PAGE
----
Cybersecurity Weekly: Ransomware denial, addressing the gender skills gap, audio deepfakes

September 9, 2019 by Sam Fay

A Massachusetts city declines a $5.3 million ransomware demand, opting to restore from backup instead. An Irish staffing company works to close the cybersecurity skills gap for migrant women. The first known case of successful financial scamming via audio deepfakes. All this, and more, in this week’s edition of Cybersecurity Weekly.

1. $5.3 million ransomware demand: Massachusetts city says no thanks

After a ransomware attack slapped a hefty payout demand of $5.3 million on New Bedford, Massachusetts, the city announced that it is instead opting to restore from backups. As a result of “a combination of luck, skill and the architecture of the system,” only about 4% of its computers were affected by the attack.
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2. SMBs embracing cloud, but security remains a concern

A growing majority of SMBs are turning to cloud computing for their IT infrastructure, but at the same time, IT and security professionals struggle to understand the nuances of cloud security. Cloud infrastructure is becoming more complex, especially when managing a hybrid environment of private and public clouds.
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3. Careers in cybersecurity aren’t just a man’s game

As we travel further into the digital age, our systems continue to become more complex and more vulnerable and, in turn, there is a greater need for professionals who specialize in cybersecurity. Techfindr, an Irish IT staffing company, invests in the skills of migrant women to combat this challenge.
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4. What does good cyber resilience look like in 2019?

Some of the best cyber resilience planning in 2019 comes from simplicity, beginning with the NIST’s Cybersecurity Framework. After taking that first step, cybersecurity education is the next piece of the puzzle. If your organization is not receiving regular training, it’s time to sound the alarm.
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5. 8 ways to spot an insider threat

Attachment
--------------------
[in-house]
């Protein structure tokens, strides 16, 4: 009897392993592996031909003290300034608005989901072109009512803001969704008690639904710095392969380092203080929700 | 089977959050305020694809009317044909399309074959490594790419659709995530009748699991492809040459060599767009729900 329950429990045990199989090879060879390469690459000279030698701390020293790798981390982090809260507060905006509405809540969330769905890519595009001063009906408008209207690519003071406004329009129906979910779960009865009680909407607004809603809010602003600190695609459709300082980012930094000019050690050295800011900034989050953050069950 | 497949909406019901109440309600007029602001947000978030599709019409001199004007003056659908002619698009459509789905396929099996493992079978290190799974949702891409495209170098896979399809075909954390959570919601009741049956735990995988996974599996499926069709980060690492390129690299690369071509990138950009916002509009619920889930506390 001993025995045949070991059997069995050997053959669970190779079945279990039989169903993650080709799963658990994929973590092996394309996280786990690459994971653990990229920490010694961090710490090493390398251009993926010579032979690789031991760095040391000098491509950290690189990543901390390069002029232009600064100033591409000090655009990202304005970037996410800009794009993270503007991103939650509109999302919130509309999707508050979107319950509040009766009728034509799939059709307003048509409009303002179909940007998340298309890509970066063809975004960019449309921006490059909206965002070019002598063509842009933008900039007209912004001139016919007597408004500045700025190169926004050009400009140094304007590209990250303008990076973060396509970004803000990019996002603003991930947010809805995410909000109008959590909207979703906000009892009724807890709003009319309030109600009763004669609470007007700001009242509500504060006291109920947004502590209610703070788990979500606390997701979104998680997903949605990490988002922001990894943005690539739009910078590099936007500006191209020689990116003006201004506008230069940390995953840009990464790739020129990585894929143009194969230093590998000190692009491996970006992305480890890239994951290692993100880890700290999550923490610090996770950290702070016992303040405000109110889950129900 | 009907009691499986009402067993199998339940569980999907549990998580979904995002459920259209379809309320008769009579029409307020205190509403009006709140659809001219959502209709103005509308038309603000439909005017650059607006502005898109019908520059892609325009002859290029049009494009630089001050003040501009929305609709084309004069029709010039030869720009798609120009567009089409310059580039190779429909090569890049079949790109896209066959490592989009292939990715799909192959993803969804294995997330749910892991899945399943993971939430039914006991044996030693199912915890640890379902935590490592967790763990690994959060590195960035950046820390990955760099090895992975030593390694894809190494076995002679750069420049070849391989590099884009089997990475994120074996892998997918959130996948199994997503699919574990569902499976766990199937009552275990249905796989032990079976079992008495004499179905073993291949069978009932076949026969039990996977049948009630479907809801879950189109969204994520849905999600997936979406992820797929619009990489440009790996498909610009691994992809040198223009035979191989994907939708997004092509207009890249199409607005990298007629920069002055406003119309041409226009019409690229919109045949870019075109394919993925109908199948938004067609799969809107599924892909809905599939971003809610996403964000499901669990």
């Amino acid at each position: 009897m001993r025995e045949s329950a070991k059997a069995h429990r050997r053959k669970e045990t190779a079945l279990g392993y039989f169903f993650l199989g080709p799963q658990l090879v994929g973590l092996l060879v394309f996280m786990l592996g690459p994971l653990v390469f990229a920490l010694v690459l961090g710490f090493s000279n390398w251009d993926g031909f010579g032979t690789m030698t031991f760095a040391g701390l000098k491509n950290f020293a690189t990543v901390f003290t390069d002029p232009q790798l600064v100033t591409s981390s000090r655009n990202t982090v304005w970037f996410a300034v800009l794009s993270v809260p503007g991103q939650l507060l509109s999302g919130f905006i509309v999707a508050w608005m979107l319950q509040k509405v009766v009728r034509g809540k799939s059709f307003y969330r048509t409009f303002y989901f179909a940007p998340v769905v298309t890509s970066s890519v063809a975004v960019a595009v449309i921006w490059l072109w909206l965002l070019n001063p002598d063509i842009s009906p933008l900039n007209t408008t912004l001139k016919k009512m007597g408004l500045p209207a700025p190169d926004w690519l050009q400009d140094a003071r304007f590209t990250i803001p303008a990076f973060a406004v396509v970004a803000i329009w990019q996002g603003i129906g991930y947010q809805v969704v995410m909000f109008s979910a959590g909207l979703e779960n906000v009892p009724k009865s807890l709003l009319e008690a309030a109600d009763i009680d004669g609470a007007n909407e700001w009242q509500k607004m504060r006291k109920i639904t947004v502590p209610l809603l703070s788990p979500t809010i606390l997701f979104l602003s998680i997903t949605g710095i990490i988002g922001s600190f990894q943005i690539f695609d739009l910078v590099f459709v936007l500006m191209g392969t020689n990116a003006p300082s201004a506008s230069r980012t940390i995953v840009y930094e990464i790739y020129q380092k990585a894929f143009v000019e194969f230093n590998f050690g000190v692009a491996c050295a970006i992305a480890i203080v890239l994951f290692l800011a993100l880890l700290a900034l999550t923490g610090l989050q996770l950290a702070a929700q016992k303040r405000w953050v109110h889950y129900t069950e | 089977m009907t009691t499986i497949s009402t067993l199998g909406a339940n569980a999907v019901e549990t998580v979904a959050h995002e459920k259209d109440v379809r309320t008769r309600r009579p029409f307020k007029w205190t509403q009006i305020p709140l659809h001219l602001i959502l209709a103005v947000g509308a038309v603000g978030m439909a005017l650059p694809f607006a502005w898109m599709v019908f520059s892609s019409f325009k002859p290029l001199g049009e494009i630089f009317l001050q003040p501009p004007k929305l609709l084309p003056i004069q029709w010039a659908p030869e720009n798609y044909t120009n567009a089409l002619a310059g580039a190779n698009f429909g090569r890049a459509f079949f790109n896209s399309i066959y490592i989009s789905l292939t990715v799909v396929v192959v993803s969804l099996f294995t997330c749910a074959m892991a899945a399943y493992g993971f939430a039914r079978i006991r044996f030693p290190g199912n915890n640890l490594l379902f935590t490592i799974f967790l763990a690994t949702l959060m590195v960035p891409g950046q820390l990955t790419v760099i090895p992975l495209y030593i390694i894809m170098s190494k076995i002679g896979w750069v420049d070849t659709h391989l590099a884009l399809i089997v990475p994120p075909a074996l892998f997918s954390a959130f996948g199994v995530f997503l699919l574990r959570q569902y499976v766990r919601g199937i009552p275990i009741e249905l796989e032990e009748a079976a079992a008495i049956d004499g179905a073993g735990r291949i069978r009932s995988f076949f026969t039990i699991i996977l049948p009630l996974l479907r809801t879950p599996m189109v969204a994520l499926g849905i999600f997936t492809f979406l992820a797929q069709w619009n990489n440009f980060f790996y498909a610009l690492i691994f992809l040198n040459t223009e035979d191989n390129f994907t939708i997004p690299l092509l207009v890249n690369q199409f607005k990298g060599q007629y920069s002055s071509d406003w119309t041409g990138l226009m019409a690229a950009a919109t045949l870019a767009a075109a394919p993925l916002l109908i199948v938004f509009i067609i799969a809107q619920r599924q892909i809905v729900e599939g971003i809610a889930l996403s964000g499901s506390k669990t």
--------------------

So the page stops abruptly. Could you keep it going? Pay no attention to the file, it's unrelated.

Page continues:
The good news and the bad news with insider threats? The good news is that most insider threats derive from negligence, not malicious intent. The bad news is that the frequency of negligence is already ahead of where it was in 2018. Compounding the problem is the fact there are more networks, devices and data to monitor and secure.
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6. CEO “deepfake” swindles company out of $243,000

In the first known case of successful financial scamming via audio deepfakes, cybercrooks were able to create a near-perfect impersonation of a chief executive’s voice – and then used the audio to fool his company into transferring $243,000 to their bank account. Security experts say that the incident sets a dangerous precedent.
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7. Google fined $170 million for violating kids’ privacy on YouTube

Google agreed to pay a $170 million fine to settle allegations by the FTC and the New York attorney general that its YouTube service earned millions by illegally harvesting personal information from children without their parents’ consent. The settlement requires Google to pay $136 million to the FTC and a $34 million fine to New York State.
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8. Leaky server exposes 419 million phone numbers of Facebook users

Phone numbers linked to the accounts of hundreds of millions of Facebook users have been found online on an insecure server in the latest privacy slip-up for the social media giant. The server, which lacked password protection, contained more than 419 million records over several databases and multiple countries.
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9. Over $37 million lost by Toyota boshoku subsidiary in BEC scam

Toyota Boshoku Corporation, a car components manufacturer member of the Toyota Group, announced today that one of its European subsidiaries lost more than $37 million following a business email compromise attack. Overall, BEC victims lost over $1.2 billion in 2018, according to an Internet Crime report issued in April 2019.
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10. Android flaws decline in 2019 as iOS malware rises

The number of security bugs affecting Android devices fell sharply in the first half of this year, although the proportion of these which are deemed “critical” increased. Meanwhile, Apple’s iOS saw a 25% rise in detected vulnerabilities compared to 2018. 155 were found in the first six months of the year — almost double the amount found in the Android OS.
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Posted: September 9, 2019
Sam Fay
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